William Wordsworth considered the words of another William, Cowper, to be “the only poet whom he thought worthwhile learning off-by-heart”. Quote books are heavy laden with his gems, and most of us will be familiar with the opening words of one of his most famous hymns – but not everyone perhaps may recall the rest of them. They so merit our attention!
‘God moves in a mysterious way
His wonders to perform . . .
Deep in unfathomable mines
of never-failing skill;
He treasures up His bright designs,
and works His sov’reign will.’
What a wonderful thought to ponder – that it is from of unimaginable ‘depth’ the Lord is skilfully designing and mines the brilliant schemes that further His purposes. For our part, of course, we are not always as quick as we might be to identify the particular ways in which He chooses to work them out, but all too often respond with fear, annoyance and questioning than with trust and gratitude. But look at how the hymn continues:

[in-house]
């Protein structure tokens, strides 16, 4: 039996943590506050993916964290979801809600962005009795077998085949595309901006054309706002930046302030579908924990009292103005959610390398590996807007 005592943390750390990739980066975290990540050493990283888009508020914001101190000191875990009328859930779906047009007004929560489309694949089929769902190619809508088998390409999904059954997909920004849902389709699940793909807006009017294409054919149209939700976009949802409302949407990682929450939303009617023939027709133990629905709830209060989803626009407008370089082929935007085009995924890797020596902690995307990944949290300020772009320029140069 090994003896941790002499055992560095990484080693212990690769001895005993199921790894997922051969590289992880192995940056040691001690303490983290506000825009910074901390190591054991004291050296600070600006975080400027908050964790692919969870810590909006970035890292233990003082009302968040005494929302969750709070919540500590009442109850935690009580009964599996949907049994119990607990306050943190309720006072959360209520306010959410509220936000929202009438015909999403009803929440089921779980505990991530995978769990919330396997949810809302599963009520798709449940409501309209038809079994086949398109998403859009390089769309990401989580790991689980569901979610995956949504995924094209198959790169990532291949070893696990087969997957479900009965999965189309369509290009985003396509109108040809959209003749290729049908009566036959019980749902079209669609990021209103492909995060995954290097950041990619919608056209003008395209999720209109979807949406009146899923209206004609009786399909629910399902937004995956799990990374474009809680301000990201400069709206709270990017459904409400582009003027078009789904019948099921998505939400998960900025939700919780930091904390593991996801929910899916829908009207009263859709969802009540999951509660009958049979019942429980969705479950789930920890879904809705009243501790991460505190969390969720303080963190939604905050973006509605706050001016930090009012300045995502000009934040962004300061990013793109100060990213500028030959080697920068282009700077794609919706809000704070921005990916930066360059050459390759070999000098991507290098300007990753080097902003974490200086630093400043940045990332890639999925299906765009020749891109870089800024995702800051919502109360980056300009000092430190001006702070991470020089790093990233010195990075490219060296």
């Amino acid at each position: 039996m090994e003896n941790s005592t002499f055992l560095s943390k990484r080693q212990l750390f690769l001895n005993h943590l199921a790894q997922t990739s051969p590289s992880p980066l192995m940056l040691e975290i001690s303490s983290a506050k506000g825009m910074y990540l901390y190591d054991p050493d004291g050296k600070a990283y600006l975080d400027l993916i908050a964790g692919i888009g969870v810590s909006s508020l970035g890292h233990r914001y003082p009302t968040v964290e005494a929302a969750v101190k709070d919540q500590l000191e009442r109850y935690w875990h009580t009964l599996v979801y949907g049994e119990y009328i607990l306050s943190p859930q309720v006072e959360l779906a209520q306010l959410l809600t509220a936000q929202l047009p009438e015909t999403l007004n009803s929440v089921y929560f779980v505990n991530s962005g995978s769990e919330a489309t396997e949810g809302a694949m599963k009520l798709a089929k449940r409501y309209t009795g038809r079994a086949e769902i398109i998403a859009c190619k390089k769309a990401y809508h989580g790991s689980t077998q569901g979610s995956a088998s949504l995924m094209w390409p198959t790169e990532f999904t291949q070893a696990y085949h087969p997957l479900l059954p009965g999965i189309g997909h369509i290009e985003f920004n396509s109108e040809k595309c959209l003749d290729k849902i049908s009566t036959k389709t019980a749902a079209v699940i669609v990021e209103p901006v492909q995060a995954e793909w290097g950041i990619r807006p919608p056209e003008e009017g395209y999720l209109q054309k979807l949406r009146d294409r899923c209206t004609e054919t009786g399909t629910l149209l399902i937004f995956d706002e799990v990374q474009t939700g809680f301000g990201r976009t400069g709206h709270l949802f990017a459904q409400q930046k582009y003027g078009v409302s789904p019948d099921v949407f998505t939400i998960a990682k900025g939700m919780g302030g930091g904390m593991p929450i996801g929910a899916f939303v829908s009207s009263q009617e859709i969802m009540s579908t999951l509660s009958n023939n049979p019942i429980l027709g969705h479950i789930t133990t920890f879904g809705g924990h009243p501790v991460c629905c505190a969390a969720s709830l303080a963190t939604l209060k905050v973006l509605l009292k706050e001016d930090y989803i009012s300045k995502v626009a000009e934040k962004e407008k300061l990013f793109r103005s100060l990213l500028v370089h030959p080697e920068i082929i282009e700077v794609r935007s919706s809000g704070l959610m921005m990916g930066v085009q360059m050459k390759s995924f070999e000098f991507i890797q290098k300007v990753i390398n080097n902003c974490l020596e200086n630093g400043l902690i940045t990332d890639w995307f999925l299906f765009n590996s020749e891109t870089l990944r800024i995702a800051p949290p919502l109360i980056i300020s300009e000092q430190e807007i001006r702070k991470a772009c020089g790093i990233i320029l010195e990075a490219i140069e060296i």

‘Ye fearful saints, fresh courage take;
The clouds ye so much dread
are big with mercy and shall break
in blessings on your head.
Judge not the Lord by feeble sense,
but trust Him for His grace;
behind a frowning providence
He hides a smiling face.
His purposes will ripen fast,
unfolding every hour;
the bud may have a bitter taste,
but sweet will be the flow’r.’
Rather we often come to appreciate people who did not initially appeal to us with further contact and experience, we can all probably recall circumstances that appear decidedly unfortunate at the time, but which later turn out to have been very much of God – or at least able to be used by Him. As somebody has quipped, even rejection is often a call to redirection – to refocus and attempt things in a new and different way.